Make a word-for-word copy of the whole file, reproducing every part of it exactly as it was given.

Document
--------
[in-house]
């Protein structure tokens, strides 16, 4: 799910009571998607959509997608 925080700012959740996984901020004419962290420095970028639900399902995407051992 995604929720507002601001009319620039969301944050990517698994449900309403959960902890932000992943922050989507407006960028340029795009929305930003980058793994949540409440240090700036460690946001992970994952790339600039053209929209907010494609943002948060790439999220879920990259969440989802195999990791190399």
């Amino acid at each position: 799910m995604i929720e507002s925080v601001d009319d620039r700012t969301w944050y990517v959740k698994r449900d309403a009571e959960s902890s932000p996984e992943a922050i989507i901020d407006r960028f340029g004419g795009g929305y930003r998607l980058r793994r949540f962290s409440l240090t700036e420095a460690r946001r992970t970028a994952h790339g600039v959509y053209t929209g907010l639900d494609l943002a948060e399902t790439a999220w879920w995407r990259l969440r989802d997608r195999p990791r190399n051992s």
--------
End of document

[in-house]
């Protein structure tokens, strides 16, 4: 799910009571998607959509997608 925080700012959740996984901020004419962290420095970028639900399902995407051992 995604929720507002601001009319620039969301944050990517698994449900309403959960902890932000992943922050989507407006960028340029795009929305930003980058793994949540409440240090700036460690946001992970994952790339600039053209929209907010494609943002948060790439999220879920990259969440989802195999990791190399």
């Amino acid at each position: 799910m995604i929720e507002s925080v601001d009319d620039r700012t969301w944050y990517v959740k698994r449900d309403a009571e959960s902890s932000p996984e992943a922050i989507i901020d407006r960028f340029g004419g795009g929305y930003r998607l980058r793994r949540f962290s409440l240090t700036e420095a460690r946001r992970t970028a994952h790339g600039v959509y053209t929209g907010l639900d494609l943002a948060e399902t790439a999220w879920w995407r990259l969440r989802d997608r195999p990791r190399n051992s």